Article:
Monday, 7 June 2021



The Gentleman in  the image above, is Paul Lawson, the man who made the plaster bust of the Somerton Man. He is also the last surviving man with inside knowledge about the Somerton Man case much of which has never been published. That's about to change.

A few weeks ago, I was contacted by a close friend of Paul, he had asked her to contact me as he had information that he wanted to share with me that he would like to have published as a book.  I was taken aback at first, since my first discussions with Paul I had always held him in high regard and we hit it off quite well. Needless to say, I agreed immediately to take on the task and to record and publish 'Paul's Story'.

Paul is very much 'old school', he is a man of integrity and an amazingly sharp mind for a man of his age. His memory is super impressive and his attention to detail after all these years is just astounding, he still retains a good sense of humour.

What we agreed to do is to publish the information from each session as we complete them, a 'serial' if you like. Whilst we will make the accounts as clear as possible, some elements will be left until later in the piece.


Paul's involvement in the Somerton Man case all began when he received a telephone call from Mr. Hale, the Director of the SA Museum where Paul worked as a taxidermist. He told Paul to come to his office immediately as a matter of urgency. Paul dutifully obeyed and went straight to the Directors office where he was introduced to a Detective Sergeant Leane and 3 other detectives.

It was Leane who opened the discussion by asking Paul if he could create a plaster bust of a body. Replying in the affirmative, Leane quickly responded saying 'Right, Let's go!'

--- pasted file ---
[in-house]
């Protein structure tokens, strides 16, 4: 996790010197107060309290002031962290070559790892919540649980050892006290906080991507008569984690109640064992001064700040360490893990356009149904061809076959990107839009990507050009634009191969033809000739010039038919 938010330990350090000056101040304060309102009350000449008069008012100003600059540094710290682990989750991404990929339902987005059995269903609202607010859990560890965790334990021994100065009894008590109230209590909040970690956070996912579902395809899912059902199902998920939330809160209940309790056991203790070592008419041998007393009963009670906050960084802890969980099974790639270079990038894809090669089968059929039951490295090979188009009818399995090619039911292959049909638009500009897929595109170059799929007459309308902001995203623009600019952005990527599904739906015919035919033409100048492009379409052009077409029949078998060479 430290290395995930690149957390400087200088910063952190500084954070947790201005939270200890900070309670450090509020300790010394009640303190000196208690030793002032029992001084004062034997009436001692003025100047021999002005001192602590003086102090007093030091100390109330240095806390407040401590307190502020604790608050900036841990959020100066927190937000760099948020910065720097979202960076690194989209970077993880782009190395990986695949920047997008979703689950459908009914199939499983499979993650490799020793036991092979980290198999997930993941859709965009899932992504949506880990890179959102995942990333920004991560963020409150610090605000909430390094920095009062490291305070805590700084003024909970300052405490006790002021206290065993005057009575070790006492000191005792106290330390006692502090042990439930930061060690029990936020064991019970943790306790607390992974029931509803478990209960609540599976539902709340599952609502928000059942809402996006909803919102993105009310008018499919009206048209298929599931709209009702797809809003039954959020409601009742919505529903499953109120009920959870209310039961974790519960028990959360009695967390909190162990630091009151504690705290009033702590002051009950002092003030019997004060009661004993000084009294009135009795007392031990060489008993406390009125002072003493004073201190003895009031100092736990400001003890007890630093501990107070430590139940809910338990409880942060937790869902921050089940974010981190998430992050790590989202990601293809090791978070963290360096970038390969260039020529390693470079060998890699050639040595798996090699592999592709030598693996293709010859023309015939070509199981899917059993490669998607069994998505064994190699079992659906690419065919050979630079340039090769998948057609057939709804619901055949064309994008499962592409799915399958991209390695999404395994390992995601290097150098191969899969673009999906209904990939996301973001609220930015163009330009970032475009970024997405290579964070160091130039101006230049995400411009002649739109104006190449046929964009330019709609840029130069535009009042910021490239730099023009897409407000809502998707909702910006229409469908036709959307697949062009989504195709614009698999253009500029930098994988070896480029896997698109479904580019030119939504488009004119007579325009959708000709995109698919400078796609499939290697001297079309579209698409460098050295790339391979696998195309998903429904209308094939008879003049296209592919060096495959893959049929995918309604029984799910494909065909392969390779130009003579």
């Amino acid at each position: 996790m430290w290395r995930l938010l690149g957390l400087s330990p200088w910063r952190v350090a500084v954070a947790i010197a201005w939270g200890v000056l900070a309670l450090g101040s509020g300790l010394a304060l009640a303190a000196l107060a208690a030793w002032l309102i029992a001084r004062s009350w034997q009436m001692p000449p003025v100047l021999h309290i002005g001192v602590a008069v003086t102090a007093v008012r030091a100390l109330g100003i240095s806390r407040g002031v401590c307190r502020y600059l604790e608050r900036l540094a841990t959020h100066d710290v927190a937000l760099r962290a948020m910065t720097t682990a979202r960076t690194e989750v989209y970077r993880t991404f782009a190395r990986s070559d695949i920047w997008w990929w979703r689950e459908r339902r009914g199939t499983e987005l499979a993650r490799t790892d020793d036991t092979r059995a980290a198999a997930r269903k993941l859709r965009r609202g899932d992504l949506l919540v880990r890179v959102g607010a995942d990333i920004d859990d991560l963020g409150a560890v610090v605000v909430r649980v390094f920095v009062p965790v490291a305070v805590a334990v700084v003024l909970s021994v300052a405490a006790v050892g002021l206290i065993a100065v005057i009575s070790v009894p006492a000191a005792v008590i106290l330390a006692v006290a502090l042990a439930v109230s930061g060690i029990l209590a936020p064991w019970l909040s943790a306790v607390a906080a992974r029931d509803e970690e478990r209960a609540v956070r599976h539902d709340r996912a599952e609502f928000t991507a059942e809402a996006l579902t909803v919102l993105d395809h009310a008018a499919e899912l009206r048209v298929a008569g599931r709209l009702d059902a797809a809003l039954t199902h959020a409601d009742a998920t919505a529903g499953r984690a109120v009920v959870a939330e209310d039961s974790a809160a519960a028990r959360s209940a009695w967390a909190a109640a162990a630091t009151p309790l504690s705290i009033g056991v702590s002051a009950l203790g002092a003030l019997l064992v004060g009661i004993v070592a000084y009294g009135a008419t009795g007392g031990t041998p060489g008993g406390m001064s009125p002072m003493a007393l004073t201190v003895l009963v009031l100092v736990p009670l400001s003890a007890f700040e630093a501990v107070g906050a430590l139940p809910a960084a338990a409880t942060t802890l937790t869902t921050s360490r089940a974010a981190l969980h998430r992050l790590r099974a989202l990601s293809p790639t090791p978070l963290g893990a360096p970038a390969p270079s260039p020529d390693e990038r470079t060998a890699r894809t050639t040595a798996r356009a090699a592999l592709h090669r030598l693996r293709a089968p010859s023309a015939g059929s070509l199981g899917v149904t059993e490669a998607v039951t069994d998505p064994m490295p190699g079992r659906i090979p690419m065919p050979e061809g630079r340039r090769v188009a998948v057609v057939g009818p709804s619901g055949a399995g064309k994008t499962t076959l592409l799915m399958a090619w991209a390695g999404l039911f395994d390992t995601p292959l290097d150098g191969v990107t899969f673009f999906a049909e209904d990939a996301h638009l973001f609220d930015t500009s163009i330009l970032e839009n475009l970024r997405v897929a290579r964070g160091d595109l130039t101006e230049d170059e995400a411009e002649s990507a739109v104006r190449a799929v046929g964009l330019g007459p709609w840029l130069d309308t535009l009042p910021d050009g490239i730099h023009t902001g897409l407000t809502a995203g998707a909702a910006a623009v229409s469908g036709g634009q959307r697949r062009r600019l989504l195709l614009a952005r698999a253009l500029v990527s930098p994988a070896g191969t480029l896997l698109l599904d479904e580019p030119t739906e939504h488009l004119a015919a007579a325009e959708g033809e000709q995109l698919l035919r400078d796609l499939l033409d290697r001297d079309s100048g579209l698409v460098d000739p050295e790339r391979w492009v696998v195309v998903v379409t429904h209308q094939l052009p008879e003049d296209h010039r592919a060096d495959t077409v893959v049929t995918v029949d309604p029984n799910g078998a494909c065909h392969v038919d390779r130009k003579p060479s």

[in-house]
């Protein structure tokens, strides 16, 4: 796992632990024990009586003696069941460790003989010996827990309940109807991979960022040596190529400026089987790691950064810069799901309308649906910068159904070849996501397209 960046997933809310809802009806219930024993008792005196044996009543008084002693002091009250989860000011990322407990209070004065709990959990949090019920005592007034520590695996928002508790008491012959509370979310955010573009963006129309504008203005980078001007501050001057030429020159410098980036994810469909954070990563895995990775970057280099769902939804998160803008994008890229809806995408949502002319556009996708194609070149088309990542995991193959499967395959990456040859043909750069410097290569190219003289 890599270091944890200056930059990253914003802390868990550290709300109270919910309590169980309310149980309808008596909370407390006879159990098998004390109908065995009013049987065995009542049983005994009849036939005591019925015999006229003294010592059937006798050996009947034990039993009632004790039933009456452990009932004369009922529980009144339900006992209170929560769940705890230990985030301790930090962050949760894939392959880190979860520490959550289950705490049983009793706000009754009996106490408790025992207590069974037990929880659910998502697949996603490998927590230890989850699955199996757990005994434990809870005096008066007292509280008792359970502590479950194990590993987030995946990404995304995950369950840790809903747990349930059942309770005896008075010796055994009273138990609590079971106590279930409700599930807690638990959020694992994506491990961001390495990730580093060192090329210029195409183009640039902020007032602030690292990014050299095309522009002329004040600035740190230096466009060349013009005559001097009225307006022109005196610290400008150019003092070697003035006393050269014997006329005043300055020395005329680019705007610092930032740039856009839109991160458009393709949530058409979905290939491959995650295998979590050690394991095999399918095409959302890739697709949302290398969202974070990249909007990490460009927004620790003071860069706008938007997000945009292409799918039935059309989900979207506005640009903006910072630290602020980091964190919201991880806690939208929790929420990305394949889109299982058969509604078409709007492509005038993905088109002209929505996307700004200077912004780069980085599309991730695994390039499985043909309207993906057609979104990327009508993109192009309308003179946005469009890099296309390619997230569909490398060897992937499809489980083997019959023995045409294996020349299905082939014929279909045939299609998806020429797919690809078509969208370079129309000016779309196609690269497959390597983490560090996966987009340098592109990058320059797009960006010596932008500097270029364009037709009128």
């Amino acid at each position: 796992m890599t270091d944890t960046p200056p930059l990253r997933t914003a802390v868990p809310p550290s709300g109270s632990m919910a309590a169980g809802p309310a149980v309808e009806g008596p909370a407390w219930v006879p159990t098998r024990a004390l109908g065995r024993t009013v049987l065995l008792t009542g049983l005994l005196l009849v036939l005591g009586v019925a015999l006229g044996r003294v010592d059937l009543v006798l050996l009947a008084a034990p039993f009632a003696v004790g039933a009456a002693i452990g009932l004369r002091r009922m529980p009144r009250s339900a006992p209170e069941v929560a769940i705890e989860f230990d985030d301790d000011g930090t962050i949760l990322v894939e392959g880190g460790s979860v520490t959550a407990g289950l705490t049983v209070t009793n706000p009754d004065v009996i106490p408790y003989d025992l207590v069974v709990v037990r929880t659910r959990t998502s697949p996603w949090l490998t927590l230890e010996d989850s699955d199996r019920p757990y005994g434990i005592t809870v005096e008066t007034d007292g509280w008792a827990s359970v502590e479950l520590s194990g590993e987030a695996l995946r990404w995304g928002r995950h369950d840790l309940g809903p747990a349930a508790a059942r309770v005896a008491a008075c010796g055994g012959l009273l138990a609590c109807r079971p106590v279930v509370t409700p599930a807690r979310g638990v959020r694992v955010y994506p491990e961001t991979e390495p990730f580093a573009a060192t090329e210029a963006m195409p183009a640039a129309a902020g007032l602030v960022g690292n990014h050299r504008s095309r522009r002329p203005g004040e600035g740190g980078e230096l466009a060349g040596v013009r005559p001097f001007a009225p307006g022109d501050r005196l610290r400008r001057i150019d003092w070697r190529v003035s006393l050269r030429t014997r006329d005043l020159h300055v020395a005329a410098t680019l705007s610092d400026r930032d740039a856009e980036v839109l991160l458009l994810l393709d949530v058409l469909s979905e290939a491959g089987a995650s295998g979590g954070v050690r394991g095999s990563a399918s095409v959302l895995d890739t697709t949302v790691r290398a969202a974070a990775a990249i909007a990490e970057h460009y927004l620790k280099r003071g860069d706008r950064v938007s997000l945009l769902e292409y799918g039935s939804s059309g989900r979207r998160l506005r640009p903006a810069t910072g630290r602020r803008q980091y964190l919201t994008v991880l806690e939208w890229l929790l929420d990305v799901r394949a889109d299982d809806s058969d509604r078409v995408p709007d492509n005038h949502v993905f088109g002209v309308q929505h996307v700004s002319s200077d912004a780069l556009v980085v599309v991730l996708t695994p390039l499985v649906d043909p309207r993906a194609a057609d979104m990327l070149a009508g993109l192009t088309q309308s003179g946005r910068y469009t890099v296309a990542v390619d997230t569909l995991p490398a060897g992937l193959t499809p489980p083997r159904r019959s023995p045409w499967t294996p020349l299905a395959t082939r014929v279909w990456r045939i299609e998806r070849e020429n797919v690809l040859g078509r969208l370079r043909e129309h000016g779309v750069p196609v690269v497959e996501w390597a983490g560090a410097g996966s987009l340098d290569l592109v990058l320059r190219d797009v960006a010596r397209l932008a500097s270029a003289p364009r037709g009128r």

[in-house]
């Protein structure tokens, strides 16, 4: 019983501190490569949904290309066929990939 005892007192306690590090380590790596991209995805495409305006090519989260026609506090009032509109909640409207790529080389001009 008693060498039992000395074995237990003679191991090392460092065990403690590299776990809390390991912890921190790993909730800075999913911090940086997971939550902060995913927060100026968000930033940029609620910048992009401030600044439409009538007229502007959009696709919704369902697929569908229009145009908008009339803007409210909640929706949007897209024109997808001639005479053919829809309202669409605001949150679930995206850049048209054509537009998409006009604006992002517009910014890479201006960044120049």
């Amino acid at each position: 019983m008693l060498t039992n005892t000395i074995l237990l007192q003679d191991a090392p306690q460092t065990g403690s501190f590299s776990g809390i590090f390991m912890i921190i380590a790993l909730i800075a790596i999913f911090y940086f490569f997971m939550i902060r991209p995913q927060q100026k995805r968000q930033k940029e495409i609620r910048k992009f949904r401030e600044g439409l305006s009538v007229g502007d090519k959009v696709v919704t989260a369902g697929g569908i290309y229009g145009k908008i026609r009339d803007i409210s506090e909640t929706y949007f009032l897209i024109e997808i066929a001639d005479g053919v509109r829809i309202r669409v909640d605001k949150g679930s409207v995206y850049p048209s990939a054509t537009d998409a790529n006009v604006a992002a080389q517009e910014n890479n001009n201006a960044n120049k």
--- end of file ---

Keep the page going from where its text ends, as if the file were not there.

Paul, still wearing his white work coat, got into the Police car, sat on the back seat with Leane on one side and a detective on the other, the two other detectives were seated in the front of the car. They drove to the West terrace cemetery and to the morgue that was situated there. On the way, Leane made it very clear that everything Paul saw or heard from that point on was to be kept secret especially from the press.

Recalling the first few minutes after arriving at the morgue, Paul thought that the way that Leane sat, on a chair, reversed with his legs astride its back, was unusual, for whatever reason it was one of those moments that tend to stick in your mind.

When asked if the body could be taken to the Museum, Leane answered with a sharp, 'No!', the body it seems had to be worked on only at the morgue. 

The 4 detectives, including Leane, opened up the top right compartment of the freezer and manhandled the body of a man out of its resting place and onto the morgue table. Paul briefly inspected the body, pressing on the stomach and chest to see if there was any 'give' in it. He gave the body a shake and quickly concluded that this body was almost rock solid from its time in the freezer and the effects of the formalin.  Nevertheless, the job of creating a bust of the man could be done. The body was not referred to as the Somerton Man to this point.

It was agreed that Paul would return to the morgue the following Tuesday, the Monday being a holiday, to make a start on the work.

After a discussion with his Director, Paul was able to gather all of the tools and implements he would need to carry out his task and also to order and collect the various materials from Fosters Pottery in Adelaide.


The making of the bust and an unusual discovery...


1 comment:

  1. MARGOT, Thanks for the message, More than happy to share what information I have with you, your father was a very brave man. Please send your contact details via the CONTACT US form to the right of this post and I will forward the information that you requested.